A zombie bank account!?! That’s scary sounding, but what does it mean? Zombie banking refers to a practice by banks, who actually reopen closed checking accounts, without notifying the account holder! The bank account “comes back from the dead”.
When a Closed Account Comes Back to LIfe
Several of the largest banks in the U.S. reserve the right (read the small print) to reopen closed accounts if a credit or debit is posted to the account. Instead of declining the transaction, they reopen the account, often times without notifying the account holder and clear the transaction. Bank of America, Chase, and Fifth Third Bank are just 3 of the many financial institutions with such practices, which are actually outlined in the checking account agreements. And, they are NOT required to notify you.
Racking Up Frees on Closed Accounts
If you have Direct Deposit or some type of automatic debit payment in place for bill payments and you have closed your checking account, you are responsible for changing the payment information to the new account. In this modern era, when so many are practising mobile banking and online billing, it is understandable how an online debit of some kind might be missed when closing and reopening a new account with a different bank. Careful though, as this could mean an accumulation of a lot to different fees.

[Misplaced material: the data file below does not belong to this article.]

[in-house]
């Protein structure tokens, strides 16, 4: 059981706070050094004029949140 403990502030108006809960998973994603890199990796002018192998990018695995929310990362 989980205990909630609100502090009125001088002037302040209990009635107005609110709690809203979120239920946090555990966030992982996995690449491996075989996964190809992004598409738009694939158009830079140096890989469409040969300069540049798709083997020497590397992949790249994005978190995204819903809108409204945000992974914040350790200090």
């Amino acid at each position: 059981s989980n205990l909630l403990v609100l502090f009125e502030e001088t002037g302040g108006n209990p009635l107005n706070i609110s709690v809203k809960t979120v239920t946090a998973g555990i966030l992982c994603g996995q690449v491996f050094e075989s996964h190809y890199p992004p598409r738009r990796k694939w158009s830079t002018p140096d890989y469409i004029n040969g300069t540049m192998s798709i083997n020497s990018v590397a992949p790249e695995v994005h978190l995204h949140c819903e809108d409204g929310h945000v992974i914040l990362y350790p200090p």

Amazingly, let’s say you have an Account with Bank of America, but you forgot to change over a small utility bill, let’s say around $30. Not all companies bill on a thirty day basis, so it might go missed if you only check within a month or two after closing the prior account. You can accumulate overdraft fees, like Chases’ $34 fee. And, remember, they do not have to notify you of any of this! And, there are “Extended Overdraft Fees”, which after five days will cost you another $15. Let’s also add the monthly maintenance fee of $12. We are now at $61 for what was only a $30 bill… the first month alone!
The Consumers and Union reported recently that some banks charge fees for closing accounts that have been opened for less than a 90-period. So, you could also be charged more fees to close your zombie account! Again, the banks DO NOT HAVE TO NOTIFY YOU. Zombie account holders might not even be aware of this until they receive a statement in the mail for the closed account.
Resources for Consumers
The Consumer Financial Protection Bureau does have an online form to file complaints if you have any issues destroying a zombie account. Log in to their website and log a complaint, which they will log and put the offending bank on notice on your behalf.
Bank Of The Dead, the Zombie Banking Apocalypse!